I could think of no one to call, except Rebecca who is 10 hours away.  Sheesh to hopping off the bus at the wrong place in life.

A couple from the trailor court near the Burner at Malakwa must have seen the look of distress on my face for they asked if they could help me as they had stopped there to get air in their tires.  I hitched a ride with them to the bus station in Sicamous, but by now my texts to Bonnie had been telling her I was at the Huskey station.  Soon I had Rebecca calling from Victoria to the Eagle Valley Taxi Company, telling them where to pick me up in Sicamous and take me home.  The saga gets worse.  Suffice to say, my predicament ended before the day ended.

No wonder I look a little haggard in the picture attached to this blog.  The look you see on my face is the one of someone who is just very happy that at the end of the day she made it home.  And I made Rebecca promise not to put me into a care facility on the basis of that one mistake.


Wednesday, October 26, 2016

Richard II - Afterward

I attended the show by myself.  The woman beside whom I sat said that when she purchased her ticket, the theatre was 13% full.  That is a far cry from the full house at the opera on Saturday.  Be that as it may, I can understand why people might not want to go to a show that is neither well advertized, nor one that is one of Shakespeare's lesser known works.

Exceptional variety of texture … 
Charles Edwards as Richard and 
David Sturzaker as Bolingbroke 
in Richard II at Shakespeare’s Globe.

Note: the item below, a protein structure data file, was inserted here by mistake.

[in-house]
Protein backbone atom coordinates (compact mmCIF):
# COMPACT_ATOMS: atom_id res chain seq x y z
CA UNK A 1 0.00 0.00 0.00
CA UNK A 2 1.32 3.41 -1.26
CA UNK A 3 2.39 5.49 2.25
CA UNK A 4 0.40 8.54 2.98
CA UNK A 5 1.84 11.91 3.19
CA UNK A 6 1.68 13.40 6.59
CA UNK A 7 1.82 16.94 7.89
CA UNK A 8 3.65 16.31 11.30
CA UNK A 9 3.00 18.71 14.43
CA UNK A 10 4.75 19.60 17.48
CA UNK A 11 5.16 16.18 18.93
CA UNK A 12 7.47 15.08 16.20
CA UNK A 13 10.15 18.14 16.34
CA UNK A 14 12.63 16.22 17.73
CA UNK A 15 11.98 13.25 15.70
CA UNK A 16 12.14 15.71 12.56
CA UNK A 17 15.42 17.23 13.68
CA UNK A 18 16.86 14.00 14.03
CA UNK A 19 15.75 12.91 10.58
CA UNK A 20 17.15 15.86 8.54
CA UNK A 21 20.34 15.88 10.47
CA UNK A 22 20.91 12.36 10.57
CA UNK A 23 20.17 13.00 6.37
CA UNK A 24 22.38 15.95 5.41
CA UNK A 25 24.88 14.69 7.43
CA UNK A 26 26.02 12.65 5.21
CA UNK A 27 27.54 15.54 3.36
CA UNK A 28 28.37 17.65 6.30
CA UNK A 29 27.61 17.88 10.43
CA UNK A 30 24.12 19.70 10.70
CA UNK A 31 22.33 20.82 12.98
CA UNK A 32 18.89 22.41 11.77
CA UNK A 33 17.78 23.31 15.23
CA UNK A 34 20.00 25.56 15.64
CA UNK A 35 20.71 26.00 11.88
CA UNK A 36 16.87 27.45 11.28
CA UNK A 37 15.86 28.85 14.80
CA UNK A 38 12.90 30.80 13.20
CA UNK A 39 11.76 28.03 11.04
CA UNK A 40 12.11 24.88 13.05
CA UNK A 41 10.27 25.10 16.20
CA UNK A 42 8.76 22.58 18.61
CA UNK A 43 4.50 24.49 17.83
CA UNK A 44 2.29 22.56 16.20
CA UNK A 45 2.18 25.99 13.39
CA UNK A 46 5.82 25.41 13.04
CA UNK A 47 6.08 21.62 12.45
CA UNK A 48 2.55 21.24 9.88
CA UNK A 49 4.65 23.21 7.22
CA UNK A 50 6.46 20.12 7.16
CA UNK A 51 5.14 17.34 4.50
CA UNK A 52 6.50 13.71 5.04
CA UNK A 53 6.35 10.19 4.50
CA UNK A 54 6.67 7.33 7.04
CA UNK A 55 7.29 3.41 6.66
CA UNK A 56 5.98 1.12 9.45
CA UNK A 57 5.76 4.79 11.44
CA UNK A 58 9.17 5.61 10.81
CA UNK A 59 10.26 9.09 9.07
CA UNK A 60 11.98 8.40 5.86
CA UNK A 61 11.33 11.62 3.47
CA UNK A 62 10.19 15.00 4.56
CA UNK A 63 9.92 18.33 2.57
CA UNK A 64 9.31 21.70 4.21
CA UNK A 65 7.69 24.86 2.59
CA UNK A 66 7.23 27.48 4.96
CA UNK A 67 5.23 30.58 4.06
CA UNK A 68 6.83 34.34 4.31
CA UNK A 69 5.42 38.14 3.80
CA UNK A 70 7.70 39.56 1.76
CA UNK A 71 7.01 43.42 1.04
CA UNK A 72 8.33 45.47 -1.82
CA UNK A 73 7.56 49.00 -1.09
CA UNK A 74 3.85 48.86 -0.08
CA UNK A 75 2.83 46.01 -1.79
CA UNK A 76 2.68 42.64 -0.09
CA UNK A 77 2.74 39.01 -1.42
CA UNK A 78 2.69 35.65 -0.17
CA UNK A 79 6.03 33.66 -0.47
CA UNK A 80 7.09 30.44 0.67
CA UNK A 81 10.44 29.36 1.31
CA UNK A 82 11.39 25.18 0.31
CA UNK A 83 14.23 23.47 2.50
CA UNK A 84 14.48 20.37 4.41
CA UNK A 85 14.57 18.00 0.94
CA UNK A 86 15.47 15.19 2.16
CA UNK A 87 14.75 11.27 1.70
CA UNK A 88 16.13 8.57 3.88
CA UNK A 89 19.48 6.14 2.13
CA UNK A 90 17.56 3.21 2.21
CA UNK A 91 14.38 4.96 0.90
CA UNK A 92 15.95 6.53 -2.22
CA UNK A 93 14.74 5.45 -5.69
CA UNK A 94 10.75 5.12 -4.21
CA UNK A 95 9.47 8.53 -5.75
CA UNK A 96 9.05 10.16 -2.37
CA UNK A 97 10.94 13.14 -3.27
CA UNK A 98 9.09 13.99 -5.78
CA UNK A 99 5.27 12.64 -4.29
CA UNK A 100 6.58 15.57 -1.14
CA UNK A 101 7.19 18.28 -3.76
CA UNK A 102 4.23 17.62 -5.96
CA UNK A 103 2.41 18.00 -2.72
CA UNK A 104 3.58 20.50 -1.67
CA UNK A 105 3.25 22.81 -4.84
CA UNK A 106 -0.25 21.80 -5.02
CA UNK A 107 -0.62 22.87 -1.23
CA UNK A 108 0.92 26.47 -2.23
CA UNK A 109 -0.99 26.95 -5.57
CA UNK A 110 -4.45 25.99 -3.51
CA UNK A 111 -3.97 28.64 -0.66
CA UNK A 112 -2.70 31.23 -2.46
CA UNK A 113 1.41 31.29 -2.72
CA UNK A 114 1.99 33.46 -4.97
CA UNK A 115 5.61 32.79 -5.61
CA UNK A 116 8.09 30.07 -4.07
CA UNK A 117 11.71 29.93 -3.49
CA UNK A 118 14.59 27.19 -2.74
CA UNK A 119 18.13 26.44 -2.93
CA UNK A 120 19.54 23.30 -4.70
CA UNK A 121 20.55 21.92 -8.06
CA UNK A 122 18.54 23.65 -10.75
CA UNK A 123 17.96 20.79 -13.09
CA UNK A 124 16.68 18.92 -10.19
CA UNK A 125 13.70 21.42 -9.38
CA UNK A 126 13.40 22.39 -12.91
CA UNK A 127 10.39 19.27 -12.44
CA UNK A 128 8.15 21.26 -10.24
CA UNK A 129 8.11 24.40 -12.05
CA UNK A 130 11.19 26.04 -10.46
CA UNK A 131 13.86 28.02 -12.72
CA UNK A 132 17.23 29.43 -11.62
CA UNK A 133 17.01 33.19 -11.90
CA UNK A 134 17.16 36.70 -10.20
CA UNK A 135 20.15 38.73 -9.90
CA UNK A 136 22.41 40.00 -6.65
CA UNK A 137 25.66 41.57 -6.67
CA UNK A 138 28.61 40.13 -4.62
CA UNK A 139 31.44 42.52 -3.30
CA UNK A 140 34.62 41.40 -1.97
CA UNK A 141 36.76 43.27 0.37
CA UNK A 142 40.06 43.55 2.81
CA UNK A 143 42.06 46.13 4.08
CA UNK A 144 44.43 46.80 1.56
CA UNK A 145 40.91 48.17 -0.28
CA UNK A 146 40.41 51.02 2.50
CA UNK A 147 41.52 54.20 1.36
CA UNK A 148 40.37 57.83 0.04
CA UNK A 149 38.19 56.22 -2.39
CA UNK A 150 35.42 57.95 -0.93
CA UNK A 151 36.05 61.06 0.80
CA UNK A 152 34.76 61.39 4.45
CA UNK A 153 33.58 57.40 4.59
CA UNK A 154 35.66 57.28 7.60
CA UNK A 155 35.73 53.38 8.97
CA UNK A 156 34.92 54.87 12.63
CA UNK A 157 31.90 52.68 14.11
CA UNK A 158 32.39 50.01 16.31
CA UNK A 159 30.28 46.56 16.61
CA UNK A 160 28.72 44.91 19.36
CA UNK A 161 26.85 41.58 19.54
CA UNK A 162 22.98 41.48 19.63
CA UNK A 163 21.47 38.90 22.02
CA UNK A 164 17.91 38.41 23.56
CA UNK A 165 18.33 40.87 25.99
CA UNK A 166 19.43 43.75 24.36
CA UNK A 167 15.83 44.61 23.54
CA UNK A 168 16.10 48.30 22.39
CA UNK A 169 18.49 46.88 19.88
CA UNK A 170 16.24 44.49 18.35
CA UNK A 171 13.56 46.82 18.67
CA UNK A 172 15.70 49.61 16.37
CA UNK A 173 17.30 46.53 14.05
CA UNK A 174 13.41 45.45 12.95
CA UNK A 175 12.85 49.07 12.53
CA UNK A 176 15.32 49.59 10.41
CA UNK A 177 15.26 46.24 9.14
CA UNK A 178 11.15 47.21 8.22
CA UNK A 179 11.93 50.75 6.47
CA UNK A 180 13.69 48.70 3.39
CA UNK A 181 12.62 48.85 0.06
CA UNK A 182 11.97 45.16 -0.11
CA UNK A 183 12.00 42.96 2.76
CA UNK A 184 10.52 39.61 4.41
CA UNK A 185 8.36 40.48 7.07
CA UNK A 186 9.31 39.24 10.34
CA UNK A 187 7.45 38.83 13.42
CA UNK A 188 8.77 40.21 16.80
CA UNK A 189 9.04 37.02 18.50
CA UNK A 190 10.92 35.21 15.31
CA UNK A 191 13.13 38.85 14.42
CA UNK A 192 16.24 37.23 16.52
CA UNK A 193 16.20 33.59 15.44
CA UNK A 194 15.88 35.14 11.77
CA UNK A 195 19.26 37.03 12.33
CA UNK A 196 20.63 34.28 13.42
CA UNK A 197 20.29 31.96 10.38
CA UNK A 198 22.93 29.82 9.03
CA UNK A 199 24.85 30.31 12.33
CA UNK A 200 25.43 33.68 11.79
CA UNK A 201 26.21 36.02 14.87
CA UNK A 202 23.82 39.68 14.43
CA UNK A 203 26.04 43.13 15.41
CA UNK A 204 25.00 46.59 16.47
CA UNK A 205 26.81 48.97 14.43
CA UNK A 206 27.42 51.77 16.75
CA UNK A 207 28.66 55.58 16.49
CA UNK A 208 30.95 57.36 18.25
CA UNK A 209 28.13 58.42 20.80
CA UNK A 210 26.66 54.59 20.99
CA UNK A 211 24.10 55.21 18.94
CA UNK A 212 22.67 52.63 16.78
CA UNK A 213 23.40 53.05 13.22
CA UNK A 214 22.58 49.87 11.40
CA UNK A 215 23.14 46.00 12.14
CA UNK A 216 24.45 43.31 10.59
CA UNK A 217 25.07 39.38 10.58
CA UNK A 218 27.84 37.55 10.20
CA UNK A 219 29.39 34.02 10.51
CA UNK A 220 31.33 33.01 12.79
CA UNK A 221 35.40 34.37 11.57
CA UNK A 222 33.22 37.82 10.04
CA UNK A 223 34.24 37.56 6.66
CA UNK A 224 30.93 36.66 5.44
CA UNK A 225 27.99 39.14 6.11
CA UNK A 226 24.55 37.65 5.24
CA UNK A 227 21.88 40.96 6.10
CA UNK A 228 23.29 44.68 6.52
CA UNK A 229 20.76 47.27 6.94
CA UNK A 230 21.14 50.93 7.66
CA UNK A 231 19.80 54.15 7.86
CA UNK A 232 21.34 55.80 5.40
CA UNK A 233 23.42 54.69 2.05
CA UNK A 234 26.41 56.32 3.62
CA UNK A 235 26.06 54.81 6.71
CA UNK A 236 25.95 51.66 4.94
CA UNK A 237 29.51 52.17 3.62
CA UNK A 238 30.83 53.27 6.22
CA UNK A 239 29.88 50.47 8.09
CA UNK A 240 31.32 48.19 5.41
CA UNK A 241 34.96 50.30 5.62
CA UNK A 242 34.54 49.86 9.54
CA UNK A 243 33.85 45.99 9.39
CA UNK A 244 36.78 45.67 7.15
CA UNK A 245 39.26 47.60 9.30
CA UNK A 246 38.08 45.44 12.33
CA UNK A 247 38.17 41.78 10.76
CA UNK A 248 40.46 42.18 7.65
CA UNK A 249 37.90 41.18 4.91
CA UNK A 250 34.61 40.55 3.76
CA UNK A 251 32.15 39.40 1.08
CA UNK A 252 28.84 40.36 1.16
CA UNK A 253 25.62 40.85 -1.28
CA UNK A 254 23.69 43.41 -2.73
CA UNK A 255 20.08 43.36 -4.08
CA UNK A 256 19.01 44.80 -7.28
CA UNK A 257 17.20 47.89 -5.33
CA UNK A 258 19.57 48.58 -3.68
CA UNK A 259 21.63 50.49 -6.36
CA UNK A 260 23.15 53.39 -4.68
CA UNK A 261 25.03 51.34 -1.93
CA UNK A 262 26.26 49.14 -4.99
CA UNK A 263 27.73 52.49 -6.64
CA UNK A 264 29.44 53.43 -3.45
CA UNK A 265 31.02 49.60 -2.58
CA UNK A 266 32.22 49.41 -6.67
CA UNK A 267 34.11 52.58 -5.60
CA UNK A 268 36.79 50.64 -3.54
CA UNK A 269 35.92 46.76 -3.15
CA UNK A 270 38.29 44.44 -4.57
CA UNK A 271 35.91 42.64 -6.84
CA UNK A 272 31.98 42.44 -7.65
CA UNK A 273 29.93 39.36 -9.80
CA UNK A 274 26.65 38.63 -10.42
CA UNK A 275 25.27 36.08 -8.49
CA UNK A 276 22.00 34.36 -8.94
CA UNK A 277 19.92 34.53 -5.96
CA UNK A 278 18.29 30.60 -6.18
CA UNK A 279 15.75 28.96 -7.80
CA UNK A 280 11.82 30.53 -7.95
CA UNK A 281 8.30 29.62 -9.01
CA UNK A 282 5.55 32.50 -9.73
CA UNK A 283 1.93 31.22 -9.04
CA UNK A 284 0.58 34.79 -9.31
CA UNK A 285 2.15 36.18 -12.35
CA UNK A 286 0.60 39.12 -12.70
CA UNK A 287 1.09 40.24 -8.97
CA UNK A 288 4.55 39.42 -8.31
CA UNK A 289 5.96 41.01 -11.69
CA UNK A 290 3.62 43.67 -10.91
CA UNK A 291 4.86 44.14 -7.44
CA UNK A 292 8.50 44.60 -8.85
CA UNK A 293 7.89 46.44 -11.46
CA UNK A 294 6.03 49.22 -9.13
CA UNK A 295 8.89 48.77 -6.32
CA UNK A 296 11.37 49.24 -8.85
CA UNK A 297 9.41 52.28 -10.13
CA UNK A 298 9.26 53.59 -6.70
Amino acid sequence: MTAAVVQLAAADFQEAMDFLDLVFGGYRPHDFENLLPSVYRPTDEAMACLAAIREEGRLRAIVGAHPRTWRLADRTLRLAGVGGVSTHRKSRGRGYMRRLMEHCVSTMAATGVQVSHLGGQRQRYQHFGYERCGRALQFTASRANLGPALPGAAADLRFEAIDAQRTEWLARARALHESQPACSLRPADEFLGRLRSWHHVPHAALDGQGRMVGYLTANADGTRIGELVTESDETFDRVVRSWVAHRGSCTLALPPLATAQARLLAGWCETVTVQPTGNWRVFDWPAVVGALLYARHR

Photograph: Johan Persson
But did I have fun?

A resounding yes.

The pace picked up after the intermission.  I loved the interlude where the gardener and his helper were discussing politics and gardening.  Having the helper up the ladder at the back of the theatre made me laugh out loud.

A fantastic mix between comedy and tragedy as the king gave over his crown to Bolingbrooke.

And when the men were throwing down their gauntlets, everything turned funny.

The scene were the whole family were on their knees, begging the king to be pardoned was played so comically.

I like the actors at the Globe.  Somehow they always engage someone in the audience, this time by seeming to cut a woman's hair.

There is a good review in The Telegraph.  An Encore of the show will be played in a few weeks.

For me, it was a privilege to see the play.


Brussels 2016 for Wyona and Greg

From Wyona:
Oct. 24

... chocolates ...
Charise was kind enough to drive us to the airport.

Arta told me that using a wheelchair was good so I checked the needs help box when I booked my ticket.

So getting from security to the airport there was a wheelchair there for me. I just accepted it and Greg walked along with the carry-ons.

It was a long way. So I lined up along with a half a dozen other wheelchairs to get on the plane first. Greg was happy to get on and put the bags up for the trip to London. The plane was not full so it was comfortable. Again, in London there was a wheelchair for me. I borrowed one of Arta’s canes so I looked good and disabled, not hard for me since it is true.

... street ...
We arrived in Brussels but had a hard time finding the hotel.

It was just too close to the train station and we were too tired to think.

I sat with the lugguage on a corner while Greg went walking and searching for the hotel.

We were so close and yet so far. I could not walk and drag luggage because I needed my airport assistance.

... square ...
Greg is happy with the room, just 2 star hotel but at the last minute I changed our hotel to a triple room for a cheaper price.

The pillows are lumpy (lots of character to Greg), carpet is frayed, have to stradle the tub when on the toilet, no shampoo, etc. BUT there are two beds, larger room, great view of the square, a lift, a fan, heating, no breakfast., refrigerator (sort of), good price.